Heart cells' "skeletons" may help control their internal chemical activities, according to a Johns Hopkins study using a microscope that forms images by sliding a tiny needle over the surface of living cells.
The findings suggest that measuring elasticity of some heart cells may improve understanding of healthy and diseased cells, leading to better diagnosis and treatment of heart disease, according to scientists. The results also provide the first evidence that disrupting a particular protein weakens the cellular "skeletons" -- the protein fiber network supporting the cell membrane -- of some heart cells.
The results will be presented 10 a.m., Nov. 12 at the American Heart Association's 69th annual Scientific Sessions in New Orleans.
"Our results suggest atomic force microscopy is a powerful tool for better measuring and understanding what's going on inside these cells," says Frank Chi-Pong Yin, M.D., Ph.D., the study's senior author and a professor of medicine.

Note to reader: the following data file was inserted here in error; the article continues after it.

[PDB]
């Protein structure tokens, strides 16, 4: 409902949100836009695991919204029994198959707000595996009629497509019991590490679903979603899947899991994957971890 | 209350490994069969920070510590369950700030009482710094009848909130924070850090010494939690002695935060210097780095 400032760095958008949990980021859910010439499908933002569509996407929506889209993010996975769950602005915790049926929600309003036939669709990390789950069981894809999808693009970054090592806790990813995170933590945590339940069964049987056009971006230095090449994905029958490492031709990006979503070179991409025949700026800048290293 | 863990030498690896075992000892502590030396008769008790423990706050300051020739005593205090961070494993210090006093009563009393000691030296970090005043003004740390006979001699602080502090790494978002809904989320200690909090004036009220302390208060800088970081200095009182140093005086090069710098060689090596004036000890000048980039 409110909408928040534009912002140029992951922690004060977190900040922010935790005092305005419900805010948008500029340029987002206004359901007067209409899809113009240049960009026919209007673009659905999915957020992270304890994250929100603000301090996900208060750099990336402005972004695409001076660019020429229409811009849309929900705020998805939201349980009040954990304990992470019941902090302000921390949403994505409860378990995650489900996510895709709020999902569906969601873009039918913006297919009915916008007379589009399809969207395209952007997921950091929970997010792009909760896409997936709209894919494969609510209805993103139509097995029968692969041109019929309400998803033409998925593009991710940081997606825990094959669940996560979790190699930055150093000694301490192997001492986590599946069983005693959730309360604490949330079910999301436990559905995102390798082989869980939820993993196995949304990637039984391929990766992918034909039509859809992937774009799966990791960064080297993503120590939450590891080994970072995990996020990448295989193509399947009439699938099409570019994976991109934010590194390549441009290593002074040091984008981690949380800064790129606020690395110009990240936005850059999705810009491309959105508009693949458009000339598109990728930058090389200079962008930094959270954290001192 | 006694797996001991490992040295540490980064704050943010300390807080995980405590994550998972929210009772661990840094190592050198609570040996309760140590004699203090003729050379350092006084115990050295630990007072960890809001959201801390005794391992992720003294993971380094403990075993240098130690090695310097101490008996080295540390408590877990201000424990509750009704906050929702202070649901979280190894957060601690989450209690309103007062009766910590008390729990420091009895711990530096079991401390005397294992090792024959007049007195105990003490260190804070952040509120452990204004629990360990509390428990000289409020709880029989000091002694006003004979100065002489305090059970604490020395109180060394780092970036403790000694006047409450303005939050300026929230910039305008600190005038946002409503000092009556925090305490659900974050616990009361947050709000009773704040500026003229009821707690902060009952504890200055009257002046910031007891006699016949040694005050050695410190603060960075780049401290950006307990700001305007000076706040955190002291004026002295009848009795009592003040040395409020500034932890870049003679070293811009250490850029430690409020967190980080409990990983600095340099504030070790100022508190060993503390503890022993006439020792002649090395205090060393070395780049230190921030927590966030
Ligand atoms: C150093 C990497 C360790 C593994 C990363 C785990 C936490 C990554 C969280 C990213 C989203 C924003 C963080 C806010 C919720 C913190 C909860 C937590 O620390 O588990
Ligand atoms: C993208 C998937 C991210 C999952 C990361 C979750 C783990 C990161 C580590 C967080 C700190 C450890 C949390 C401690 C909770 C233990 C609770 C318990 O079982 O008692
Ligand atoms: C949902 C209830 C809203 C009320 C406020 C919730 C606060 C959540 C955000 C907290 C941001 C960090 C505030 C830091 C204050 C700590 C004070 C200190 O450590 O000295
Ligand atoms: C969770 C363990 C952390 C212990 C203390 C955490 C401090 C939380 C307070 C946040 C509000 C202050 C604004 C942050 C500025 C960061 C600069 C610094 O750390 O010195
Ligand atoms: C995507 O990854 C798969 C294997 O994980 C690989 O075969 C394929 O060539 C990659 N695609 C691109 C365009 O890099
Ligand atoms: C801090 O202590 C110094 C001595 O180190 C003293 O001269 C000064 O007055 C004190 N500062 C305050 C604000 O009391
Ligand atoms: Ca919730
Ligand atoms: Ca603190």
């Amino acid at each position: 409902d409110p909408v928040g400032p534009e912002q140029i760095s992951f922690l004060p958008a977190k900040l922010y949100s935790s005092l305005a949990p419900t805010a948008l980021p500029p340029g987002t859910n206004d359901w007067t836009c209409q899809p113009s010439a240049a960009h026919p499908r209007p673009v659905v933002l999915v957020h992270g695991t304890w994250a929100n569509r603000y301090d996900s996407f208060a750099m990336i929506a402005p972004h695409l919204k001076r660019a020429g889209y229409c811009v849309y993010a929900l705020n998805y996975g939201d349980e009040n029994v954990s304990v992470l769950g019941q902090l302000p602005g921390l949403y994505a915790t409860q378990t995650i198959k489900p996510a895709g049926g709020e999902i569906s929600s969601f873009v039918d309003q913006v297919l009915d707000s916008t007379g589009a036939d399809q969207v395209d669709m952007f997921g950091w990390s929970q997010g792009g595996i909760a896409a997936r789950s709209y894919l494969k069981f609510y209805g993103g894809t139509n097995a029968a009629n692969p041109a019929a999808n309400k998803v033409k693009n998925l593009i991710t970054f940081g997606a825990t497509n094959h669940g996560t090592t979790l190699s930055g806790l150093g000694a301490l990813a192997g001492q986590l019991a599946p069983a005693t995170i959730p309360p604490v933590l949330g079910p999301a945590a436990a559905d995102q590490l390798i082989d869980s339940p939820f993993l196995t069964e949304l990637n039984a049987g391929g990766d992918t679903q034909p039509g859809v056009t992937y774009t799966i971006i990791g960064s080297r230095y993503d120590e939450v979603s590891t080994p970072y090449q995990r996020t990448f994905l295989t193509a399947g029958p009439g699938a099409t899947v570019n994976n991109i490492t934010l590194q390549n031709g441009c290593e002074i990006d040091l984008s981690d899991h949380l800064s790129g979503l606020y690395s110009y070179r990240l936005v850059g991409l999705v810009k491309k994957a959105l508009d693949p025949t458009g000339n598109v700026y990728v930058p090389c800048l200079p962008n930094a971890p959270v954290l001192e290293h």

Yin's team reduced the normal amount of the protein actin in the "skeletons" -- which act like tent poles holding up a tent -- of living connective tissue cells in the heart. The scientists then used an atomic force microscope, which also measures a cell's mechanical properties, to touch the outer surface of the cells.
Cell surfaces usually have hard and soft regions, but the results show that cells with less actin lost elasticity over their entire surface -- like a tent with the poles removed. This suggests that actin plays an important role in a cell's structural integrity and internal chemical activities.
The scientists were testing whether actin helps control the cells' internal motions, and whether reducing actin would affect the cells' structure and function. Cells, whether normal or abnormal, are always active. This includes occasionally disassembling and reassembling their skeletal fibers -- like the folding and unfolding of tent poles -- as the cells carry on chemical reactions.
The scientists' next step is determining if a less elastic "skeleton" prevents cells from functioning normally. This may eventually help to develop therapies to repair abnormal cells or stop them from doing harm, says Yin.
The study's others authors are Karen May-Newman, M.D., Pascal Goldschmidt, M.D. and Jan Hoh, Ph.D.